Editors note: Below are written comments submitted by Mike Bergagnini to the Cowley College Board of Trustees. Bergagnini asked that they be published as a letter to the editor.

To my understanding, the charter of Cowley County Community College is to provide educational opportunities for the residents of Cowley, Sumner, and Chautauqua counties.  In support of that activity, the college receives over $5.5 million each year from Cowley County property taxes.

I am concerned that the college is continually acquiring land and buildings which do not effectively contribute to the college mission. The college currently owns over 40 properties, of which 12 are vacant lots or unoccupied properties, most of which the college has no current use for, and has no probable use for in the future.

I understand that the board is considering purchase of the old dairy on Chestnut Avenue and may consider purchasing an additional property on Summit Street.

I request that the board, directors of this education institution which consumes a significant amount of Cowley County property taxes, look at the current list of college properties, and direct the college administration to provide justification as-to the current and future use of these properties. The board should also more carefully consider the financial effect on the college, Arkansas City taxpayers, Winfield taxpayers, and Cowley County taxpayers before acquiring additional properties.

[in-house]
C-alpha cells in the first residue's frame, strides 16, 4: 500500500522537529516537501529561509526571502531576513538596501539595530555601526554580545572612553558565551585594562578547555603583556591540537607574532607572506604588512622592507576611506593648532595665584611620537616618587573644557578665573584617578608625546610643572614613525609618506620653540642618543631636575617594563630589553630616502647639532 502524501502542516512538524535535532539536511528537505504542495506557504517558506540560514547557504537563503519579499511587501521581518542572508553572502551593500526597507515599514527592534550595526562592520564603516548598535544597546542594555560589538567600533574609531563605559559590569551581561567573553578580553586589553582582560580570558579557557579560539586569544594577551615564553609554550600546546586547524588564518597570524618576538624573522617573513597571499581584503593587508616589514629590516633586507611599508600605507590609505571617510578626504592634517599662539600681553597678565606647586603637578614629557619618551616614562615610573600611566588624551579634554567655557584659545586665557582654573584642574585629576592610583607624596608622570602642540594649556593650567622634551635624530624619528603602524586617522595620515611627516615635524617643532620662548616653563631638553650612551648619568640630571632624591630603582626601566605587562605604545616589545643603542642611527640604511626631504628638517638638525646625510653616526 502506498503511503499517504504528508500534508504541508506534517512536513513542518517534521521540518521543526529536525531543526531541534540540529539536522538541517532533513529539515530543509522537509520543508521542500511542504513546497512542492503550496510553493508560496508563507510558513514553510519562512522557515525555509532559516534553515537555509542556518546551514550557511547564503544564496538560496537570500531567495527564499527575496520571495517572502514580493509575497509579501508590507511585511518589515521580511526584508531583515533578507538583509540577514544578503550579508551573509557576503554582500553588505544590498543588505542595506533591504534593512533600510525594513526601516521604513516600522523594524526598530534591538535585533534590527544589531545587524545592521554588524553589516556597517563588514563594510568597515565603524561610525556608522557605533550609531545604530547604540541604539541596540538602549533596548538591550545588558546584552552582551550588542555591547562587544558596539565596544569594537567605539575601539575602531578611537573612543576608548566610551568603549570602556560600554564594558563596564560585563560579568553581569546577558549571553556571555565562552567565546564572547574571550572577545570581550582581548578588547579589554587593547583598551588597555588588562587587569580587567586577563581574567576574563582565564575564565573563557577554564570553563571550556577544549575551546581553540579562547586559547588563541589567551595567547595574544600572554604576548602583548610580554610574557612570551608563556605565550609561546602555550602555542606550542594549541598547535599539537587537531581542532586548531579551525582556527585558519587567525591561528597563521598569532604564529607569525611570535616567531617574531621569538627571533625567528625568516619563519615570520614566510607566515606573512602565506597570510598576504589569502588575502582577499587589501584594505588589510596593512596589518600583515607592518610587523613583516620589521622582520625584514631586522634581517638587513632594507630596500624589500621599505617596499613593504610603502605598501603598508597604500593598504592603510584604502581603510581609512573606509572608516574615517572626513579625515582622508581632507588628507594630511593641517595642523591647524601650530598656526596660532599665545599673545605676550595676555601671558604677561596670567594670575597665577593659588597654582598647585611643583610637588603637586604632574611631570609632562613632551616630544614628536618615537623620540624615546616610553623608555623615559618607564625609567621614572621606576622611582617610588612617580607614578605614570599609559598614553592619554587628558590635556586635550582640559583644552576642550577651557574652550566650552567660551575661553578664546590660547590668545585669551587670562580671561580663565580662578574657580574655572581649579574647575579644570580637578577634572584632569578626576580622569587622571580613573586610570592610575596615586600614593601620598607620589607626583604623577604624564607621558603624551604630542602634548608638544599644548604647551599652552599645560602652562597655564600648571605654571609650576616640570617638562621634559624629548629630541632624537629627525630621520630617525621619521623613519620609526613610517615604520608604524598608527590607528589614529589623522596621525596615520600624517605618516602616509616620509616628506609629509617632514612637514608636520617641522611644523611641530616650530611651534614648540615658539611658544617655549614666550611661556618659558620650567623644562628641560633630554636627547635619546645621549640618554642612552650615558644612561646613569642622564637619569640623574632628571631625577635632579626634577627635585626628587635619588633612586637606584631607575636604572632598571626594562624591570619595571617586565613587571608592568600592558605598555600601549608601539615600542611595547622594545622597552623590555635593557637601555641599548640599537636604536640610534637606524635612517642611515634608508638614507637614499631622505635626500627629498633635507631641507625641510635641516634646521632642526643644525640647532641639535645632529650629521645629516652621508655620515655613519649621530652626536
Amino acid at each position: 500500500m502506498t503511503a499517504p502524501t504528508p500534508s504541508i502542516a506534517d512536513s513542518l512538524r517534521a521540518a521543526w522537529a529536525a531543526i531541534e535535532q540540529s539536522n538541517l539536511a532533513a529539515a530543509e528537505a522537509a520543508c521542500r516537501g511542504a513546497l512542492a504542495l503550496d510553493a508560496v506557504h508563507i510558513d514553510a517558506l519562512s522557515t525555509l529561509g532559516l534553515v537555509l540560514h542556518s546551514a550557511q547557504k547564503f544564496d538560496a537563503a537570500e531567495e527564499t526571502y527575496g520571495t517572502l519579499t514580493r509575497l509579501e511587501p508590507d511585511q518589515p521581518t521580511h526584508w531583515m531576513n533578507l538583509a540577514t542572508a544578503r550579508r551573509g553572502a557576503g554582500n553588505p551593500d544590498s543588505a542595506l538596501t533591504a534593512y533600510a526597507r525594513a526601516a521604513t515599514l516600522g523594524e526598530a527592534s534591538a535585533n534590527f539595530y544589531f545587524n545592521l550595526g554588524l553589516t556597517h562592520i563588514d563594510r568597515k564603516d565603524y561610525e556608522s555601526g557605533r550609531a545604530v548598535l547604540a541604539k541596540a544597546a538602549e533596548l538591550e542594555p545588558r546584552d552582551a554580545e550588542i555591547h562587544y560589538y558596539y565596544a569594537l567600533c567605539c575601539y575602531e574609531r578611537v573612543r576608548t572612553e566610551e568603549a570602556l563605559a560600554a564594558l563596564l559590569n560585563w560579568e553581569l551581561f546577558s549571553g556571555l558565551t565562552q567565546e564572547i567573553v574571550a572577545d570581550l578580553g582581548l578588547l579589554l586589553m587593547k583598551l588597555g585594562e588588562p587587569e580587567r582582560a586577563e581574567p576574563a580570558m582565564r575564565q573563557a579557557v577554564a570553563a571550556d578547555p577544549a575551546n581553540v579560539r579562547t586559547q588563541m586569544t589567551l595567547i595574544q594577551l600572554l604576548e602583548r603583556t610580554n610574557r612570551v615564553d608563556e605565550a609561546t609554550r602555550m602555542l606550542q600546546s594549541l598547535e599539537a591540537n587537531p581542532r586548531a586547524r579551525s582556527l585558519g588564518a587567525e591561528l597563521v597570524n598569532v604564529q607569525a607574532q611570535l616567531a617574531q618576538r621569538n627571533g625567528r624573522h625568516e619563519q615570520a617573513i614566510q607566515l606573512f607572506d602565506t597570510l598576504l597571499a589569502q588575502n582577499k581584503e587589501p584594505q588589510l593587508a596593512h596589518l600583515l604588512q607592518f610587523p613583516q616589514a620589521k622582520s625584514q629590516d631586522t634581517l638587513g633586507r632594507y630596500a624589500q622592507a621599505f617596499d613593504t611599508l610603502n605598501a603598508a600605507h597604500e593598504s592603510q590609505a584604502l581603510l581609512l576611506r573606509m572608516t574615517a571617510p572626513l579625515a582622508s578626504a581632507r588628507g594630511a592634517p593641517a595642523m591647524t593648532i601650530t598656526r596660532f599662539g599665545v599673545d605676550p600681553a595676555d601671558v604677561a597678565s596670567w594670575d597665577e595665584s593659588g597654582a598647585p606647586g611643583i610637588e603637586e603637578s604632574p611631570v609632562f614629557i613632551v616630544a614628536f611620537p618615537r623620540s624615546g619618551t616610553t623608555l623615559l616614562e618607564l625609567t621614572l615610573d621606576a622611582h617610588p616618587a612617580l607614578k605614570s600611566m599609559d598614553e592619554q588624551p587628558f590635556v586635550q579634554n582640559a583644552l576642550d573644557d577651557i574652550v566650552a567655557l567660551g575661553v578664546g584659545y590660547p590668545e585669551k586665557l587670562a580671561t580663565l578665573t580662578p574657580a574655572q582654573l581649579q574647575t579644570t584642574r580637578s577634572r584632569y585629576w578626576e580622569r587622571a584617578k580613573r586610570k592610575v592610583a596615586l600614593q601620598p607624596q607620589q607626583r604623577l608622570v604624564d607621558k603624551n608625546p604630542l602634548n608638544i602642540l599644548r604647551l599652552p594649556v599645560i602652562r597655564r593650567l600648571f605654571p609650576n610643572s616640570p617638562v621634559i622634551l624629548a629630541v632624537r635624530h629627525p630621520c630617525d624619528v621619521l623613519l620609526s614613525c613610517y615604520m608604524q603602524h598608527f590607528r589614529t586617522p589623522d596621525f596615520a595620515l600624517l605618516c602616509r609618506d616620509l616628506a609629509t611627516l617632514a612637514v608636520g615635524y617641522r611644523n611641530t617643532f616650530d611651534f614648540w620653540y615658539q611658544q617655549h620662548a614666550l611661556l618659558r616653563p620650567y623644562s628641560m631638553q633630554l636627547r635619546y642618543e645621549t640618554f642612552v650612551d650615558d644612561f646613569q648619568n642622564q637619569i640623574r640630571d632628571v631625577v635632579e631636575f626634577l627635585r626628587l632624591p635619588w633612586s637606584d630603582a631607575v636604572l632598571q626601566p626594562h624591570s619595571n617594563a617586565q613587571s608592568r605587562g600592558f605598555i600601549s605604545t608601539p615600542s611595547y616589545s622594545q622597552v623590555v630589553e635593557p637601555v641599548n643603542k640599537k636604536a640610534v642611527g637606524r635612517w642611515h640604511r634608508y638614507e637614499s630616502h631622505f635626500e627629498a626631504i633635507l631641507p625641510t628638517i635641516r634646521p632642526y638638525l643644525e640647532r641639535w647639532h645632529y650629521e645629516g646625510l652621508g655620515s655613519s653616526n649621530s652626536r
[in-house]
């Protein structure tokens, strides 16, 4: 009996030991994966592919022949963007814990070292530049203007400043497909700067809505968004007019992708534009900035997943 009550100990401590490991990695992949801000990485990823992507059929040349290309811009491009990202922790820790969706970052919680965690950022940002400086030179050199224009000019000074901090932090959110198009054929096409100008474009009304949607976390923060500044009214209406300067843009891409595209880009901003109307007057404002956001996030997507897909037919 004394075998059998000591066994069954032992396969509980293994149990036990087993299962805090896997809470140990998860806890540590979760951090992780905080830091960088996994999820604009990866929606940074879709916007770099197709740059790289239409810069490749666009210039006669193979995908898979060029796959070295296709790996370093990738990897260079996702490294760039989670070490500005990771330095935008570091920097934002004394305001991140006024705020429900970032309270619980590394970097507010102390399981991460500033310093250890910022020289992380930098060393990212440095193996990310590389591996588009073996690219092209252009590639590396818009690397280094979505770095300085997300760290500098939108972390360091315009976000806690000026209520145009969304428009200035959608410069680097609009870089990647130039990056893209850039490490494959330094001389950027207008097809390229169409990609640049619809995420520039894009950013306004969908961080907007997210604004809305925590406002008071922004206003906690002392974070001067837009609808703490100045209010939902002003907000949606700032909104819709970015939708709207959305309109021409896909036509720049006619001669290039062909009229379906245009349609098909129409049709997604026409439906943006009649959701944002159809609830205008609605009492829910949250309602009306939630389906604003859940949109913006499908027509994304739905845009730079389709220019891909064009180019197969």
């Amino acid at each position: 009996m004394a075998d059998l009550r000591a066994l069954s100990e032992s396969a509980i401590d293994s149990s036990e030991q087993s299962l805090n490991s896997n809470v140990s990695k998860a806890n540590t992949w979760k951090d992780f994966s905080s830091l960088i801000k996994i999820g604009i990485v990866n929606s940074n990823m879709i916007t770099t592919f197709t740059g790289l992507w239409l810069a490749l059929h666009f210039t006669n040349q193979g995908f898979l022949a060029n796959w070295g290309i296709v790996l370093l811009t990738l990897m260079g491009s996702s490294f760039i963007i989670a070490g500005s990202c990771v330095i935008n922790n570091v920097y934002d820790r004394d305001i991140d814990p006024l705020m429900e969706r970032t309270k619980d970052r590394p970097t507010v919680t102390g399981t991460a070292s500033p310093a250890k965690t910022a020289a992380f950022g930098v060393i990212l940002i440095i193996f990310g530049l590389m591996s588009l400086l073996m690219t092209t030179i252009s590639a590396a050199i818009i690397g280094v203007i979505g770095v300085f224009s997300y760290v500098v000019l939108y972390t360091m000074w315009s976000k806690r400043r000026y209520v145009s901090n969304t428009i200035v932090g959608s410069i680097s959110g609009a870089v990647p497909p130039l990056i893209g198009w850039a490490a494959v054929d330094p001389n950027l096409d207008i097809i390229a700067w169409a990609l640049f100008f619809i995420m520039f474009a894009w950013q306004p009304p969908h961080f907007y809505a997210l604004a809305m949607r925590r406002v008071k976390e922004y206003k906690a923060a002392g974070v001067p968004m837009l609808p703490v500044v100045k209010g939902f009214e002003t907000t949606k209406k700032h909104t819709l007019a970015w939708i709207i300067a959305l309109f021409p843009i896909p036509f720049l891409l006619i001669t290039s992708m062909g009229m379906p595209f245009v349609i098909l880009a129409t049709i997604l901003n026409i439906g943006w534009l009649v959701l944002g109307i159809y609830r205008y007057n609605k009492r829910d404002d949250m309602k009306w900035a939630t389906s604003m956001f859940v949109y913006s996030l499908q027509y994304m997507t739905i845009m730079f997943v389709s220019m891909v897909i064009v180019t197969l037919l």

These college-owned vacant properties are paying no taxes to Arkansas City, Winfield, or Cowley County and require significant college funds for insurance and maintenance.

You can see that the  market for this rural Kansas college’s academic services is not expanding, if you consider that full time enrollment for the entire college fell 10 percent after adding a new multimillion  dollar campus. The college is not located in a Field of Dreams where, if you build it, they will come.

The board and administration of this college need to get back into providing what its charter requires, to stop chasing an academic market which does not exist, and should address the underserved vo-tech needs within its territory.

 

Michael A. Bergagnini

Parkerfield

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